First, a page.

Maria do Céu Ferreira1, Teresa Sousa-Ferreira2, Beatriz Santos1
1 Psychiatry Department, Hospital de Braga, Braga, Portugal.
2 Centro Hospitalar Tâmega e Sousa, Psychiatry and Mental Health, Penafiel, Portugal.
Received: 3/29/2015 – Accepted: 5/5/2015
Address correspondence to: Maria do Céu Ferreira. Serviço de Psiquiatria, Hospital de Braga. Sete Fontes – 4710-243 – São Victor, Braga, Portugal. Phone: +351 962592569. E-mail: [email protected]
Based on a case of an acute and transient psychotic disorder with full recovery between recurrences, the authors remind the concept of cycloid psychoses. This diagnosis has been neglected in modern psychiatry and in the current nosological systems. However, the cycloid psychoses concept may offer an alternative diagnosis for some psychotic disorders in spite of the need of more studies to improve the understanding of its etiology and treatment.
Ferreira MC et al. / Arch Clin Psychiatry. 2015;42(3):79-80
Keywords: Psychopathology, psychoses, schizophrenia.
Cycloid psychoses are characterized by polymorphic symptomatology with intraphasic bipolarity, a remitting and recurrent course and favorable prognosis1,2. Despite its clinical relevance, the cycloid psychoses concept has been relatively neglected in current psychiatric nosological systems2.
Mr. F is a 32 year old, single man. He had no past medical history or known familial disease. The patient has a history of five previous psychiatric hospitalizations, having been the first at age of nineteen. The second and third admissions were at his 25 years old and the fourth and fifth admissions at his thirties. He was psychopathologically compensated in the periods between admissions.
The clinical pictures that motivated these five hospitalizations have some similarities, namely the acute onset (two or three days until the installation of the full clinical picture), the presence of auditory hallucinatory activity in the form of voices, delusional persecutory ideation, neutral mood, insomnia, anxiety, mutism, agitation and increased reactive motions.
At the first-episode psychosis the analytical and imagiological investigation was negative and included laboratory studies (blood count, biochemistry and thyroid function), serological tests (hepatitis B and C, syphilis and HIV), toxicology screen, head CT and EEG. In all hospitalizations, abuse of substances and medical conditions that could justify the existing symptoms were excluded.
All relapses had a sudden onset and only in the first episode was described a major trigger factor (cousin’s death on a car crash).
In the psychiatric unit, the patient was medicated with antipsychotics in therapeutic doses (olanzapine 15 mg/day in the first hospitalization and amisulpride 400 mg/day in the others four admissions) and a benzodiazepine (lorazepam 2,5 mg three times a day) for control of anxiety and insomnia.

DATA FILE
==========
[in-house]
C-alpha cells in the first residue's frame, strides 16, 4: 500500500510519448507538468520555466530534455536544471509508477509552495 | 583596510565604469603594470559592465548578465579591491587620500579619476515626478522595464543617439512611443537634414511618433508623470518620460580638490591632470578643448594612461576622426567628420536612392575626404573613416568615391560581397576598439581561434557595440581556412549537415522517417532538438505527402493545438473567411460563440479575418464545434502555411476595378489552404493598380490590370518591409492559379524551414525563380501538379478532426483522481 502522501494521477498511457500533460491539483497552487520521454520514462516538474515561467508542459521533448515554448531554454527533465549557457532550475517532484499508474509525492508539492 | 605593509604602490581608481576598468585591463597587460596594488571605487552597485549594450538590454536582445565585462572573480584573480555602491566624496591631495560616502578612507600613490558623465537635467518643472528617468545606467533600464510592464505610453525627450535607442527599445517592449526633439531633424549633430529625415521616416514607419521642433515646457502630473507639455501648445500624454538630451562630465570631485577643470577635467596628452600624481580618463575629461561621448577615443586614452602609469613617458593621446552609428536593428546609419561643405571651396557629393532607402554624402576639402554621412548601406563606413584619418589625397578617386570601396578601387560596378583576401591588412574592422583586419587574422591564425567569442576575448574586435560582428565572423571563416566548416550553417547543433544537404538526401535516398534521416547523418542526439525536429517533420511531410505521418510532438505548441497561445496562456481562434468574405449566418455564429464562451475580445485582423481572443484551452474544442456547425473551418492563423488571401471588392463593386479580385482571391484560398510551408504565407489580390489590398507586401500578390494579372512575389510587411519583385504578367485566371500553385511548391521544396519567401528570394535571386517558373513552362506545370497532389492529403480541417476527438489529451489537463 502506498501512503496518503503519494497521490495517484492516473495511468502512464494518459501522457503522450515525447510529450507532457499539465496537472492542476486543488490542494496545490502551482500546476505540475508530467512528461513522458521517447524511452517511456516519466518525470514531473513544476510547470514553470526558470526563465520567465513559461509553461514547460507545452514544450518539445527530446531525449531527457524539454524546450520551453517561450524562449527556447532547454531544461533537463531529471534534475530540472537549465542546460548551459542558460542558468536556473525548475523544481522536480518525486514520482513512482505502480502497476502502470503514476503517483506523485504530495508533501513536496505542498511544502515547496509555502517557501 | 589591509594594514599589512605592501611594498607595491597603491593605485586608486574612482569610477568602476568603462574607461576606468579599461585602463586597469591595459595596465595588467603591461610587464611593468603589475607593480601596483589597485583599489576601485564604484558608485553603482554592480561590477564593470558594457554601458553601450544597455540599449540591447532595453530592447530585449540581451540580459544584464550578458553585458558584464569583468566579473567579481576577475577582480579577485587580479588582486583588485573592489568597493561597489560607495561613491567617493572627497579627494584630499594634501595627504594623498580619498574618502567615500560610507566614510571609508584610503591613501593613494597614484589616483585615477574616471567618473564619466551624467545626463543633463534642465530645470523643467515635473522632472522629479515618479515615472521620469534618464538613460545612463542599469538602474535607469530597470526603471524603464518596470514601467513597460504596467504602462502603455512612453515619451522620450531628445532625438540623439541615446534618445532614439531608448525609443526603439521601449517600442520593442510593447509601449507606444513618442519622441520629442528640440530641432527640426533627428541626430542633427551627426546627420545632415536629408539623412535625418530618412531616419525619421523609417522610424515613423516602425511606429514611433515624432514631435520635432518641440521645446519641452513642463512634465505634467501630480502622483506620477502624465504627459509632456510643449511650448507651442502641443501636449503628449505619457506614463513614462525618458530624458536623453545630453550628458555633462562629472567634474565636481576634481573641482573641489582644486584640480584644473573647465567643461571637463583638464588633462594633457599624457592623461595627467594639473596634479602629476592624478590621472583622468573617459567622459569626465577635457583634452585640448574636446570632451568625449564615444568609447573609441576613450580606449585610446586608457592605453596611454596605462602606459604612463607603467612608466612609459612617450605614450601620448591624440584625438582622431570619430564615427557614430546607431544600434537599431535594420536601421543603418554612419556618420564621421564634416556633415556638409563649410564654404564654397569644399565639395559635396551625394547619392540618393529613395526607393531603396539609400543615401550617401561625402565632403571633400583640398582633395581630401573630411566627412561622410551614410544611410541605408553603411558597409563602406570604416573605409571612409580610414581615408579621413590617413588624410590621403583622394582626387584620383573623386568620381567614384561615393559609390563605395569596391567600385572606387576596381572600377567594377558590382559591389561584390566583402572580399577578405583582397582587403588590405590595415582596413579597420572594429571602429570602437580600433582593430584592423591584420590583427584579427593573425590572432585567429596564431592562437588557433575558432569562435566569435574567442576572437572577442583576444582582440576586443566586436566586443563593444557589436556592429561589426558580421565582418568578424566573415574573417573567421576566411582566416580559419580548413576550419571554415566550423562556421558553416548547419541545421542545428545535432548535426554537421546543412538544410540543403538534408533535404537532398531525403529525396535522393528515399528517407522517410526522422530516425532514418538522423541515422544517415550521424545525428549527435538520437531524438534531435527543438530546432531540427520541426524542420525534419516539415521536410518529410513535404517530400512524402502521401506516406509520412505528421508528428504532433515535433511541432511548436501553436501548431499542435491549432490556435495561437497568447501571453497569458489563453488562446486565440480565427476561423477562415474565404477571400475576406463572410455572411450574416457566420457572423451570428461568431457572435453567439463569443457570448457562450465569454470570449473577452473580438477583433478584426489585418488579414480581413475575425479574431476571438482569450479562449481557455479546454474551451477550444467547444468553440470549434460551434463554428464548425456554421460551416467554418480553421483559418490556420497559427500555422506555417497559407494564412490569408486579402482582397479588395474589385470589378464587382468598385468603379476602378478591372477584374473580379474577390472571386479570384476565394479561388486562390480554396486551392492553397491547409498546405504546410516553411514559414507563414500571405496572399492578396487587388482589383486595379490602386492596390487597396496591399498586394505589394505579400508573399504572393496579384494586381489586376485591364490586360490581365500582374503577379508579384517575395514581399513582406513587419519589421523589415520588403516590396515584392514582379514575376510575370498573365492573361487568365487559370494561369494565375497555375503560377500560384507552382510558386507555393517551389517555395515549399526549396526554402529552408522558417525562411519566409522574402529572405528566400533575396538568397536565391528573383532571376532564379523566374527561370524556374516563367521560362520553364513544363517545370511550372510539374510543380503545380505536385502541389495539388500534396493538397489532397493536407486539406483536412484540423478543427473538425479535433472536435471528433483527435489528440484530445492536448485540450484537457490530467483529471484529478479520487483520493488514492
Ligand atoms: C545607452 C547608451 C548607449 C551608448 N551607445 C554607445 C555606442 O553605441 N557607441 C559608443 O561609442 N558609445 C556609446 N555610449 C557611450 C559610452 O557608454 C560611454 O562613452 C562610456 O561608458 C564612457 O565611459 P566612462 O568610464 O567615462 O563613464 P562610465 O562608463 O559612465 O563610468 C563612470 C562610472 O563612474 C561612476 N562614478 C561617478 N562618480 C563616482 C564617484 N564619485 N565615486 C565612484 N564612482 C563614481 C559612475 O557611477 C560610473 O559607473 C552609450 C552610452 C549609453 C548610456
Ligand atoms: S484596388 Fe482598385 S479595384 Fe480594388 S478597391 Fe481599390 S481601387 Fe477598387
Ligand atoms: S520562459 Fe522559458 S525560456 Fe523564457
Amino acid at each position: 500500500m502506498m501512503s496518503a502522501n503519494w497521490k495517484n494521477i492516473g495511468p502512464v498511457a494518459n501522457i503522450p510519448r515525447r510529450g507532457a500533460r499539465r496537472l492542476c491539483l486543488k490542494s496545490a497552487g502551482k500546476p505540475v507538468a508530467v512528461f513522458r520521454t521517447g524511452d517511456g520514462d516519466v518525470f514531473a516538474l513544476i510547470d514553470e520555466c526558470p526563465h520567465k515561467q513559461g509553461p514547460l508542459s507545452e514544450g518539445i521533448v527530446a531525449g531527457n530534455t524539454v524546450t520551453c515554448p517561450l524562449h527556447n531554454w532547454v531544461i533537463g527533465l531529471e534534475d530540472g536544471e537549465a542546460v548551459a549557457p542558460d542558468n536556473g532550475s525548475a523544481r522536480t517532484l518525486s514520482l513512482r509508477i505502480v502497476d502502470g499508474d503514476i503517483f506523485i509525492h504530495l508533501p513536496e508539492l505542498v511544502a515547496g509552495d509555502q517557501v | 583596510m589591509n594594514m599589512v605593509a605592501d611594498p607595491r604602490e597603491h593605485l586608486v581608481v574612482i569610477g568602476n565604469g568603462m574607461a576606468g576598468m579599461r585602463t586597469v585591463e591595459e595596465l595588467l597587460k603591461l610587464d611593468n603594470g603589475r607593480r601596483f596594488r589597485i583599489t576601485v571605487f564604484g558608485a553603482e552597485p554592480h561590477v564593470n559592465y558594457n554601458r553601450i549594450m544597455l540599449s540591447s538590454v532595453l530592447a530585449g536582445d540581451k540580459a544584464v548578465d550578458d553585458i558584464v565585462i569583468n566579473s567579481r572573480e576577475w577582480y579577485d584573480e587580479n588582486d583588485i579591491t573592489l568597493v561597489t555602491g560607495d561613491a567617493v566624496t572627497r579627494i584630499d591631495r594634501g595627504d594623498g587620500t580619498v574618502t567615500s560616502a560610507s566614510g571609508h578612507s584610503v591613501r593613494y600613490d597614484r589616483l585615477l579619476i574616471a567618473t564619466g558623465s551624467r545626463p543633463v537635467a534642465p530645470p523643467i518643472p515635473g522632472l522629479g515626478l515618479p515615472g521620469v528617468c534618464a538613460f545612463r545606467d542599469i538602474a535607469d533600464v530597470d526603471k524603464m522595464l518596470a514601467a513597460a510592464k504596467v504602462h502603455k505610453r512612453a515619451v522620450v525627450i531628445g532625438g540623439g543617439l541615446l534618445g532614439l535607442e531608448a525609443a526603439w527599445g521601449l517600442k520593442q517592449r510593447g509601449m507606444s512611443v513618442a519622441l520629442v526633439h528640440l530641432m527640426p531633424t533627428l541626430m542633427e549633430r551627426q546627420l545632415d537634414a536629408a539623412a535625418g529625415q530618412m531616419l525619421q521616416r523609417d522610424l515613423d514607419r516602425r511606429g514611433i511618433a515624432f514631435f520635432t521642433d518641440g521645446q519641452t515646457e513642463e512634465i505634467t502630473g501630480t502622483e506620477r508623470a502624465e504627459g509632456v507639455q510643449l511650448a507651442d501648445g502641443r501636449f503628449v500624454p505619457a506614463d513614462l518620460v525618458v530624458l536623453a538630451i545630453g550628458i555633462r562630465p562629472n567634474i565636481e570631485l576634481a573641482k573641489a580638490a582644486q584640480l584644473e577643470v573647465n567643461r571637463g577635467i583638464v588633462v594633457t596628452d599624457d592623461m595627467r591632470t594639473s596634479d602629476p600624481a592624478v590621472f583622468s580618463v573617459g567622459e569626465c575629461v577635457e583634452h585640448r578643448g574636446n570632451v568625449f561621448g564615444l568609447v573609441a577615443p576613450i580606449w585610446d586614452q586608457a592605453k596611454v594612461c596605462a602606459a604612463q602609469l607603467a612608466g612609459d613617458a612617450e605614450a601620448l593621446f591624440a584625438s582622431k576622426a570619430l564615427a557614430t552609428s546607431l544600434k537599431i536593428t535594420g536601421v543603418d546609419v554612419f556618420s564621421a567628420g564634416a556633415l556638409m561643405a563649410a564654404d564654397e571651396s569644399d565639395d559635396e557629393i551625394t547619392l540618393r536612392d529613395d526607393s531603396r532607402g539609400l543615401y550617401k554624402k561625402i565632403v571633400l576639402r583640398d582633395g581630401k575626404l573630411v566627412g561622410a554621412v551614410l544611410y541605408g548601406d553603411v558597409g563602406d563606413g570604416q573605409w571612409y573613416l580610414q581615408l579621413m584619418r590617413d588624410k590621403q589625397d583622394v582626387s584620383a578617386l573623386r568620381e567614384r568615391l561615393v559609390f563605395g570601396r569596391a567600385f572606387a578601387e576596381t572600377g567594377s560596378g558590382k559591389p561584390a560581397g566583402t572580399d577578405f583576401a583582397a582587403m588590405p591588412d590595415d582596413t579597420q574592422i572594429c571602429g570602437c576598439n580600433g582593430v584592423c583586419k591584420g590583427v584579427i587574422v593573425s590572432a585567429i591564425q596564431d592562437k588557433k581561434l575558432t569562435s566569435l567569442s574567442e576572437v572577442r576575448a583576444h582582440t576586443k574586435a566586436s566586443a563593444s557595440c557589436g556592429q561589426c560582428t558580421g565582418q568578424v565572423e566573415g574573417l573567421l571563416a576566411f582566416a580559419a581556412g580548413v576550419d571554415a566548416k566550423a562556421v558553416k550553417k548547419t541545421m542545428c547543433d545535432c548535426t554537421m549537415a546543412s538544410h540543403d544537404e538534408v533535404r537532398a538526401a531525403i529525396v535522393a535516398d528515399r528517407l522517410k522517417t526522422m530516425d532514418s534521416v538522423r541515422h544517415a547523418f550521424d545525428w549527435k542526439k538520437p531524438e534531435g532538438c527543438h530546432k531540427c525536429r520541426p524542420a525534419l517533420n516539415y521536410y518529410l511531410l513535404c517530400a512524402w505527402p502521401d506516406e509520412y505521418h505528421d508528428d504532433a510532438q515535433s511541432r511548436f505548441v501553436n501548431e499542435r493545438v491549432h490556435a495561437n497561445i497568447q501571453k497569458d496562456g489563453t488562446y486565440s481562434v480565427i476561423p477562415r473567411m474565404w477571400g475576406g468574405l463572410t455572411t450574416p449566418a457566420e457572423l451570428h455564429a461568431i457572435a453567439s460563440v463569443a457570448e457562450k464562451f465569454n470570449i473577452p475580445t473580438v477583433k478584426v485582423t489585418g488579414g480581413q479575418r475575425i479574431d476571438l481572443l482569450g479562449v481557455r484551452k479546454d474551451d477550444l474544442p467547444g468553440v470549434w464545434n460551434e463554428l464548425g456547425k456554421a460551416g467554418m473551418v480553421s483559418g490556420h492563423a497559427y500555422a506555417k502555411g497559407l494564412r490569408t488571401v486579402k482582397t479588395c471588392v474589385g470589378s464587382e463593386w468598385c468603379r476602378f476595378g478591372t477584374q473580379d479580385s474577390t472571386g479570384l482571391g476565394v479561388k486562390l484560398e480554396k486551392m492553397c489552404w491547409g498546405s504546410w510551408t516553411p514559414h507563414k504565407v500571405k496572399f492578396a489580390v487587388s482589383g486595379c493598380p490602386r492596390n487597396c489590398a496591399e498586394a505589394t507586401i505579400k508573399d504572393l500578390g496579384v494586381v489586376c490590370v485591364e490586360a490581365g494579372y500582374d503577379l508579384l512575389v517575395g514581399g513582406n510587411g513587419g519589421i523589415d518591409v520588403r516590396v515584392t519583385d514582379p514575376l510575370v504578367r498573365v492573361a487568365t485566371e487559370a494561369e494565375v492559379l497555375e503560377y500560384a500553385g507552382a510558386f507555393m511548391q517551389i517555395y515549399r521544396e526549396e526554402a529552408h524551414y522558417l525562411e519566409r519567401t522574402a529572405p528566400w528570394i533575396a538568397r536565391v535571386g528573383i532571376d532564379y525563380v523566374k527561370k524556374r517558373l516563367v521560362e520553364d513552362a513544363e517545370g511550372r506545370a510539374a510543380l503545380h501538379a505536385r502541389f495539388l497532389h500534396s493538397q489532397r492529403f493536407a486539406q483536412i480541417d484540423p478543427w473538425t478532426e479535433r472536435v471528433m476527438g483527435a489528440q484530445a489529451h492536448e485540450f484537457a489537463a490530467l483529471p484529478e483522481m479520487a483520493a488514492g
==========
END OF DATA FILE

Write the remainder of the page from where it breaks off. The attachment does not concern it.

During the admissions, motor symptoms described showed rapid fluctuations between the two opposite poles (agitation/inhibition) and the clinical picture have a rapid improvement in few days with high-dose antipsychotic therapy with complete remission within a week. Thus, patient returned to his normal life, fully functional as previously without evidence of deterioration (normal Mini Mental State Examination score).
In the maintenance phases of the disease, the patient was treated with low doses of antipsychotic (amisulpride 200 mg/day) and lorazepam 2.5 mg/day, except during the gap between the first and second hospitalization, when clinical diagnosis was not clear and therefore he was treated with olanzapine 15 mg/day.
Currently, the patient is clinically stabilized and no relapses had place since about two years.
The case described close up of the category of acute and transient psychotic disorder in ICD-10 or of the brief psychotic disorder in DSM-5, based on duration criteria.
For the differential diagnosis are important two clinical aspects: absence of altered mood (exclusion of bipolar disorders) and time course of each episode less than one month (exclusion of schizophreniform disorder).
However, this clinical case is more complex with clinical peculiarities that classification systems do not highlight, such as, the mixture of psychotic, anxious and psychomotor symptoms, the intraphasic bipolarity and the cyclic course with rapid and full recovery.
The clinical case described would be better diagnosed using the concept of cycloid psychoses and it seems to be approaching the Kleist-Leonhard’s subtype “hyperkinetic-akinetic motility psychoses”, once the psychomotor activity is most affected.
In what concerns to treatment, the pharmacological intervention with atypical neuroleptics seems to be effective in the remission of the acute episode but its potential to prevent relapse is unclear2. Other therapeutic approaches referred in the literature are related with electroconvulsive therapy and lithium3.
Given the lack of studies, the empirical evidence suggests that prophylactic treatment with lithium or anticonvulsive agents may be superior to neuroleptic theraphy3. However, some cases reported suggest that the cycloid psychoses may not require long-term maintenance pharmacological treatment2.
In fact, the cycloid psychoses concept can be an alternative diagnosis for some psychotic disorders. However, more research is needed towards better understanding the role of somatic factors that might trigger the psychoses and the efficacy (acute phase and prophylaxis) of neuroleptics agents, benzodiazepines, anticonvulsive agents and electroconvulsive therapy3.
There was no funding for this work.
The authors do not have any conflict of interests.